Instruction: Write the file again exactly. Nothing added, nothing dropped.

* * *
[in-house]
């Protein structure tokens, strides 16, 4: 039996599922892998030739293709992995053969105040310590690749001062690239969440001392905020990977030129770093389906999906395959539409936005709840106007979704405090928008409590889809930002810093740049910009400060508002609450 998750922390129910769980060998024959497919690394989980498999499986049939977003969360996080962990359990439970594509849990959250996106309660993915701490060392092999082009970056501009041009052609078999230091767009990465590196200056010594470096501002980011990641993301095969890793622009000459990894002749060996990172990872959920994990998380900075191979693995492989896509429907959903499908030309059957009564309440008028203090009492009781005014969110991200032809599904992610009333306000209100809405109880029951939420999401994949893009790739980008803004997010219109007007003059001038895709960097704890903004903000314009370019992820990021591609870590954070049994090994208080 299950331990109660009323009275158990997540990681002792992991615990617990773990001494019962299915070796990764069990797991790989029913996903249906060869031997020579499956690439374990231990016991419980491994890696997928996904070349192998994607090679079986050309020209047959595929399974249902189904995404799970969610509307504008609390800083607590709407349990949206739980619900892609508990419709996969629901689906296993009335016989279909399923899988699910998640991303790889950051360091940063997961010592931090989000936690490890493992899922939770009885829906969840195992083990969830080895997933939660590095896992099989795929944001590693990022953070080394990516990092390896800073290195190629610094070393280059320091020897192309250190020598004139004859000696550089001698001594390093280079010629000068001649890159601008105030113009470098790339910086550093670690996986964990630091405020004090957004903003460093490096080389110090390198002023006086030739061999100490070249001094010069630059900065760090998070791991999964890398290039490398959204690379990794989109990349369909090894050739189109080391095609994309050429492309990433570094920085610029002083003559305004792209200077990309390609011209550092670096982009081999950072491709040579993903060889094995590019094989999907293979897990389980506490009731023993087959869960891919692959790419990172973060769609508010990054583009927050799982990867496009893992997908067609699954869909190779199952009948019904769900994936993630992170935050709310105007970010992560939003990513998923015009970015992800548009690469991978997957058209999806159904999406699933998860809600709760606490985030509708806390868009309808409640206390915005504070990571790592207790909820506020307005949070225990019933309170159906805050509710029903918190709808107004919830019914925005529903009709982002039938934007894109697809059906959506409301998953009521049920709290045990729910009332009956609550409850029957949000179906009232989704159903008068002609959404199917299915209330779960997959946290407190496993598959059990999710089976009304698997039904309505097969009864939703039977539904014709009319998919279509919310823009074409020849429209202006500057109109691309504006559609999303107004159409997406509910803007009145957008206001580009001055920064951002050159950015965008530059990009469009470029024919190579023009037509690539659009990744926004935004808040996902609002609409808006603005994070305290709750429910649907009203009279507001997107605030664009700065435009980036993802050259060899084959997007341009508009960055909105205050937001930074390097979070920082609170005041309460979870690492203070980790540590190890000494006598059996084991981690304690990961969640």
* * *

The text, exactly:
[in-house]
């Protein structure tokens, strides 16, 4: 039996599922892998030739293709992995053969105040310590690749001062690239969440001392905020990977030129770093389906999906395959539409936005709840106007979704405090928008409590889809930002810093740049910009400060508002609450 998750922390129910769980060998024959497919690394989980498999499986049939977003969360996080962990359990439970594509849990959250996106309660993915701490060392092999082009970056501009041009052609078999230091767009990465590196200056010594470096501002980011990641993301095969890793622009000459990894002749060996990172990872959920994990998380900075191979693995492989896509429907959903499908030309059957009564309440008028203090009492009781005014969110991200032809599904992610009333306000209100809405109880029951939420999401994949893009790739980008803004997010219109007007003059001038895709960097704890903004903000314009370019992820990021591609870590954070049994090994208080 299950331990109660009323009275158990997540990681002792992991615990617990773990001494019962299915070796990764069990797991790989029913996903249906060869031997020579499956690439374990231990016991419980491994890696997928996904070349192998994607090679079986050309020209047959595929399974249902189904995404799970969610509307504008609390800083607590709407349990949206739980619900892609508990419709996969629901689906296993009335016989279909399923899988699910998640991303790889950051360091940063997961010592931090989000936690490890493992899922939770009885829906969840195992083990969830080895997933939660590095896992099989795929944001590693990022953070080394990516990092390896800073290195190629610094070393280059320091020897192309250190020598004139004859000696550089001698001594390093280079010629000068001649890159601008105030113009470098790339910086550093670690996986964990630091405020004090957004903003460093490096080389110090390198002023006086030739061999100490070249001094010069630059900065760090998070791991999964890398290039490398959204690379990794989109990349369909090894050739189109080391095609994309050429492309990433570094920085610029002083003559305004792209200077990309390609011209550092670096982009081999950072491709040579993903060889094995590019094989999907293979897990389980506490009731023993087959869960891919692959790419990172973060769609508010990054583009927050799982990867496009893992997908067609699954869909190779199952009948019904769900994936993630992170935050709310105007970010992560939003990513998923015009970015992800548009690469991978997957058209999806159904999406699933998860809600709760606490985030509708806390868009309808409640206390915005504070990571790592207790909820506020307005949070225990019933309170159906805050509710029903918190709808107004919830019914925005529903009709982002039938934007894109697809059906959506409301998953009521049920709290045990729910009332009956609550409850029957949000179906009232989704159903008068002609959404199917299915209330779960997959946290407190496993598959059990999710089976009304698997039904309505097969009864939703039977539904014709009319998919279509919310823009074409020849429209202006500057109109691309504006559609999303107004159409997406509910803007009145957008206001580009001055920064951002050159950015965008530059990009469009470029024919190579023009037509690539659009990744926004935004808040996902609002609409808006603005994070305290709750429910649907009203009279507001997107605030664009700065435009980036993802050259060899084959997007341009508009960055909105205050937001930074390097979070920082609170005041309460979870690492203070980790540590190890000494006598059996084991981690304690990961969640």